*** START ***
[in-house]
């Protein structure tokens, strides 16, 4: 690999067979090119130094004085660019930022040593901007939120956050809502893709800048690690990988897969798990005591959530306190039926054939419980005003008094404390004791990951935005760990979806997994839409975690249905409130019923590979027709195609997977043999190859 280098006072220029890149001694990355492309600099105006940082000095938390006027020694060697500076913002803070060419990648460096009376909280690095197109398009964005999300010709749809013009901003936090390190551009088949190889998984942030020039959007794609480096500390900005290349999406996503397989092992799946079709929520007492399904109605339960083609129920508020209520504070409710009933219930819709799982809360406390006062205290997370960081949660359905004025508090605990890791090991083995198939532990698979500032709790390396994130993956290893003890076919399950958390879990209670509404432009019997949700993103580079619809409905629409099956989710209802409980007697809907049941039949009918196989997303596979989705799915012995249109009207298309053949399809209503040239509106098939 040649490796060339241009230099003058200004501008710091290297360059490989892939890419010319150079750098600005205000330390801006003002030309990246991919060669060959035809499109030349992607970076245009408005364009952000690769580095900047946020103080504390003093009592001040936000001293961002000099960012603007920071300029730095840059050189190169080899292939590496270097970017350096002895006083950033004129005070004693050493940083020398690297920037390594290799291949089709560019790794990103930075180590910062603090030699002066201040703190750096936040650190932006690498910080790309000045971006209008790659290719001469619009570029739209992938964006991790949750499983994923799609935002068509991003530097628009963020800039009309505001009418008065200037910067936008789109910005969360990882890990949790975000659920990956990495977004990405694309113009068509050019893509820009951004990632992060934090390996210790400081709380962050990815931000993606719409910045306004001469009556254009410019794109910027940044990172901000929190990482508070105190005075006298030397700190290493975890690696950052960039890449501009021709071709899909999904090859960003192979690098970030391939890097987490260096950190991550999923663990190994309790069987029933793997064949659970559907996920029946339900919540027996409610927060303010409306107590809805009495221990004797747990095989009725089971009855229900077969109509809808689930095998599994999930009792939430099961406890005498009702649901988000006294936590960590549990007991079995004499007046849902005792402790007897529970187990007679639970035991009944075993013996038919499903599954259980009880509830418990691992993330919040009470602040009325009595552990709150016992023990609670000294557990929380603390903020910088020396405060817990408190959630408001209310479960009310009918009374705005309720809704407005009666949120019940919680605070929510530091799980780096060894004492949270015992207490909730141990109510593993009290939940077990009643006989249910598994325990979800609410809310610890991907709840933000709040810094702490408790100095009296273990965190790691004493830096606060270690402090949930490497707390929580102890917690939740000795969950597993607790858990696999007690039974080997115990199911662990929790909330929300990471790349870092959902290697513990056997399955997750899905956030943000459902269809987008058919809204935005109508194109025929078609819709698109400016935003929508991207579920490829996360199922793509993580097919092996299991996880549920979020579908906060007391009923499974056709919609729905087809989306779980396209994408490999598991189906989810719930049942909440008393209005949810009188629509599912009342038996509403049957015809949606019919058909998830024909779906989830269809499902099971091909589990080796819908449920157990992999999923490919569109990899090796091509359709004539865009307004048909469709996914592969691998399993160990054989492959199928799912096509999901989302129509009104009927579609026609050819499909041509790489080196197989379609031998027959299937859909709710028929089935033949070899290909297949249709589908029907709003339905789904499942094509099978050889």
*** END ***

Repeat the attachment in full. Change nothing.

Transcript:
[in-house]
């Protein structure tokens, strides 16, 4: 690999067979090119130094004085660019930022040593901007939120956050809502893709800048690690990988897969798990005591959530306190039926054939419980005003008094404390004791990951935005760990979806997994839409975690249905409130019923590979027709195609997977043999190859 280098006072220029890149001694990355492309600099105006940082000095938390006027020694060697500076913002803070060419990648460096009376909280690095197109398009964005999300010709749809013009901003936090390190551009088949190889998984942030020039959007794609480096500390900005290349999406996503397989092992799946079709929520007492399904109605339960083609129920508020209520504070409710009933219930819709799982809360406390006062205290997370960081949660359905004025508090605990890791090991083995198939532990698979500032709790390396994130993956290893003890076919399950958390879990209670509404432009019997949700993103580079619809409905629409099956989710209802409980007697809907049941039949009918196989997303596979989705799915012995249109009207298309053949399809209503040239509106098939 040649490796060339241009230099003058200004501008710091290297360059490989892939890419010319150079750098600005205000330390801006003002030309990246991919060669060959035809499109030349992607970076245009408005364009952000690769580095900047946020103080504390003093009592001040936000001293961002000099960012603007920071300029730095840059050189190169080899292939590496270097970017350096002895006083950033004129005070004693050493940083020398690297920037390594290799291949089709560019790794990103930075180590910062603090030699002066201040703190750096936040650190932006690498910080790309000045971006209008790659290719001469619009570029739209992938964006991790949750499983994923799609935002068509991003530097628009963020800039009309505001009418008065200037910067936008789109910005969360990882890990949790975000659920990956990495977004990405694309113009068509050019893509820009951004990632992060934090390996210790400081709380962050990815931000993606719409910045306004001469009556254009410019794109910027940044990172901000929190990482508070105190005075006298030397700190290493975890690696950052960039890449501009021709071709899909999904090859960003192979690098970030391939890097987490260096950190991550999923663990190994309790069987029933793997064949659970559907996920029946339900919540027996409610927060303010409306107590809805009495221990004797747990095989009725089971009855229900077969109509809808689930095998599994999930009792939430099961406890005498009702649901988000006294936590960590549990007991079995004499007046849902005792402790007897529970187990007679639970035991009944075993013996038919499903599954259980009880509830418990691992993330919040009470602040009325009595552990709150016992023990609670000294557990929380603390903020910088020396405060817990408190959630408001209310479960009310009918009374705005309720809704407005009666949120019940919680605070929510530091799980780096060894004492949270015992207490909730141990109510593993009290939940077990009643006989249910598994325990979800609410809310610890991907709840933000709040810094702490408790100095009296273990965190790691004493830096606060270690402090949930490497707390929580102890917690939740000795969950597993607790858990696999007690039974080997115990199911662990929790909330929300990471790349870092959902290697513990056997399955997750899905956030943000459902269809987008058919809204935005109508194109025929078609819709698109400016935003929508991207579920490829996360199922793509993580097919092996299991996880549920979020579908906060007391009923499974056709919609729905087809989306779980396209994408490999598991189906989810719930049942909440008393209005949810009188629509599912009342038996509403049957015809949606019919058909998830024909779906989830269809499902099971091909589990080796819908449920157990992999999923490919569109990899090796091509359709004539865009307004048909469709996914592969691998399993160990054989492959199928799912096509999901989302129509009104009927579609026609050819499909041509790489080196197989379609031998027959299937859909709710028929089935033949070899290909297949249709589908029907709003339905789904499942094509099978050889």